Visiting Fornells | An Authentic Fishing Village in Menorca

The charming fishing village of Fornells in Menorca epitomizes the concept of slow travel. Lazy days can be spent wandering along bougainvillea-scented streets, visiting landmarks from a bygone era or browsing artisan wares at an open-air market.

You can drift along the coastline in a kayak, learn to windsurf, or enjoy a catamaran trip to unspoilt coves for a picnic and a spot of sunbathing. All this before returning to the village for a delicious alfresco dinner beneath the stars.

If it’s an authentic Menorcan experience you seek, Fornells delivers.

Around the headland, and within walking distance of Fornells, is Platges de Fornells – an area with pretty apartments, low-key hotels and golden coves for snorkelling, diving and swimming. This location has some of the best sunset views and several waterfront bars where you can watch the spectacle in style.

Visiting Fornells in Menorca

A Brief History of Fornells

In centuries gone by, Menorca’s location in the Mediterranean Sea made it a target for Barbary pirates and foreign armies seeking out strategic territories.

The Castle of Sant Antoni was built in the 17th century under the rule of Felipe IV to prevent such attacks. As the castle took shape, the carpenters and stonemasons began constructing modest houses for the soldiers and themselves to live in. These houses became the blueprint for the modern-day village of Fornells.

The island subsequently fell into the hands of the British in the early 18th century. And eventually, they would add a truncated, cone-shaped tower – Torre de Fornells – to the head of the peninsular, to further strengthen their defences.

Throughout this tumultuous time, the village began to grow, attracting fishermen and their families to live here. Today, this maritime history is still evident, with both fishing and tourism being the mainstays of the seaside town.

On the western side of the peninsula (around a 10-minute drive), and not to be confused with Fornells village, is Platges de Fornells. It was built much later, in the 1990s, but in a traditional style. Today, it’s a popular tourist resort, with whitewashed houses overlooking the Mediterranean Sea, alongside scenic coves, walking trails, restaurants and bars.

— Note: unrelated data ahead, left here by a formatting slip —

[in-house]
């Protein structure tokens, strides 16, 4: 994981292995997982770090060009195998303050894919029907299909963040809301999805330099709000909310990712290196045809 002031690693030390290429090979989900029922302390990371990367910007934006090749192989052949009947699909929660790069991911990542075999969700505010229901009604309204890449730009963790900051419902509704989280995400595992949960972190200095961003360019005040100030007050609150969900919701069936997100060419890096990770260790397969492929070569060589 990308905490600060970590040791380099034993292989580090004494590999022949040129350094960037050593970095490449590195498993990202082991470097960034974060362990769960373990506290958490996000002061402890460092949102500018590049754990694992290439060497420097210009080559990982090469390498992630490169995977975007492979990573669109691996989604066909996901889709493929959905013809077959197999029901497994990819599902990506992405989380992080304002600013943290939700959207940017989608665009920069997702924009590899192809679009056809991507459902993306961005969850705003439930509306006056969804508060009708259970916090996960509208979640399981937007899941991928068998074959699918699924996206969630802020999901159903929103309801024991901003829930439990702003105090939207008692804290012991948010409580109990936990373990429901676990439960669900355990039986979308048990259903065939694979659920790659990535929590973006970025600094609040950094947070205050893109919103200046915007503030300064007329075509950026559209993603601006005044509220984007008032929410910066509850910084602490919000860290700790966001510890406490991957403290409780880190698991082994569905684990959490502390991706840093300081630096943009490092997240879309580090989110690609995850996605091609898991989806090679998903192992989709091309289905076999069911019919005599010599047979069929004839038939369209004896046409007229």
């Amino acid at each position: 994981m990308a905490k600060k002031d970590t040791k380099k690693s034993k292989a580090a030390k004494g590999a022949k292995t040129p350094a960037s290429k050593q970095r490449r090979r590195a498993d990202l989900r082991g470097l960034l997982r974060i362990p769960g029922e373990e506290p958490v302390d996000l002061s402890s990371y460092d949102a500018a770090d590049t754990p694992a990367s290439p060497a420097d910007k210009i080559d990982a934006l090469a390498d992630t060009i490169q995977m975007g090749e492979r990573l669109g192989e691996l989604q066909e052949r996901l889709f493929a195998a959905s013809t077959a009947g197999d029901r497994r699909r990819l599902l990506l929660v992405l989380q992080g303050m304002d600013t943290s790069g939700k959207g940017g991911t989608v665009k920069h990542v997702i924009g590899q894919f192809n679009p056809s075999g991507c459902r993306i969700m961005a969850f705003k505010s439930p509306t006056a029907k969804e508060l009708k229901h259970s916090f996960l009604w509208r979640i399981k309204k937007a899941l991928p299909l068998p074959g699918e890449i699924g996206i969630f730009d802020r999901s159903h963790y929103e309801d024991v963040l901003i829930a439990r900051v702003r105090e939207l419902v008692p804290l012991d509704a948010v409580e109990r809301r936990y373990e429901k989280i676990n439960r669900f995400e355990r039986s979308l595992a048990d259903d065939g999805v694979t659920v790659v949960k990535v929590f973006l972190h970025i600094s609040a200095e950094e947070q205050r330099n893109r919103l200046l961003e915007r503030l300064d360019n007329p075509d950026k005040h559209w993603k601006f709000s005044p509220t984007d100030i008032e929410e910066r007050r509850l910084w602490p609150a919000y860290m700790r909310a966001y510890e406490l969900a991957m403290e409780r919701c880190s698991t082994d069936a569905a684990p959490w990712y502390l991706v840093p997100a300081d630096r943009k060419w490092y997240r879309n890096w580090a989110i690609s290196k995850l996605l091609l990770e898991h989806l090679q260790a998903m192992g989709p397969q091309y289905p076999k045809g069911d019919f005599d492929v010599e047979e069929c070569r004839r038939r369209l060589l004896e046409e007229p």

Read More: Best Things to do in Menorca

Getting to Fornells

Renting a car to visit Fornells from Mahón? It’s an easy journey along the Me-7, then join the Me-15 road south of Ses Salines for Fornells Village.

Alternatively, the island’s main road, the Me-1 transports you to Es Mercadal from Mahón, Ciutadella and the south of the island. When you reach the town, exit north on the Me-15 to reach Fornells and Platges de Fornells.

If driving from Menorca Airport to Fornells, the Me-1 is the quickest route, taking around 30 minutes. Alternatively, a taxi from the airport costs approximately €37- €43 one way.

Prefer to travel by public transport? Hop aboard the L41 bus. The service operates from Mahón bus station to Fornells (Carrer del Rosari) with a travelling time of 50 minutes. This bus also stops at Arenal d’en Castell, Son Parc, Cala Tirant and Es Mercadal.

If you’re planning a day trip instead, you may enjoy this Full Day Private Menorca Classics Tour. It takes in Monte Toro (Menorca’s highest peak), Cap de Cavalleria and Fornells. Pickups are available from various locations across the island.

Best Things to do in Fornells

If you’re looking for the best things to do during your holiday in Fornells, here are a few ideas to inspire your travels…

Water Activities

Fornells Village is undoubtedly the best place in Menorca for watersports activities. You can begin your seafaring expedition on a daytime boat excursion discovering virgin beaches, hidden coves and colourful marine life. During the trip, enjoy a delicious tapas lunch of Menorcan delicacies and sip pomada (local gin and lemonade) while soaking up the sun on the deck.

Spend a leisurely day snorkelling or diving – searching for sunken ships and pirate treasures. Try your hand at windsurfing and stand-up paddle boarding, or set sail for Cavalleria lighthouse on a romantic evening boat trip.

Those preferring a more immersive experience can book a guided kayak tour from Ses Salines to watch the sunset beyond the horizon. It’s the ultimate end to a day in Fornells and a great solo, couples or group activity.

Visit the Markets

There’s no better way to connect with the Menorcan lifestyle than with a visit to an open-air market. Luckily, in Fornells, there are many held throughout the year.

The local farmer’s market is held along the village’s main street, procuring an array of gourmet picnic items. Stall vendors sell the ripest fruits and vegetables sourced from local farms alongside homemade preserves, Menorcan cheeses and breads. The market is open on alternate Sunday mornings from autumn to spring and on Monday evenings in summer when the weather is cooler.

If you have a penchant for vintage goods and antiques, don’t forget to check out the Calle de les Roques flea market on Wednesday mornings during the high season.

At weekends during summer, you’ll also find an evening market along the quayside at Calle de la Mar, with stalls selling handmade jewellery, arts, crafts and sweet treats.

Explore Castell de Sant Antoni

The remains of the Castle of Sant Antoni can be found on the northern fringes of Fornells village. Although you wouldn’t know to look at it today, this castle was once a fully functioning fortress with stores, living quarters, a chapel, military offices and even a parade ground.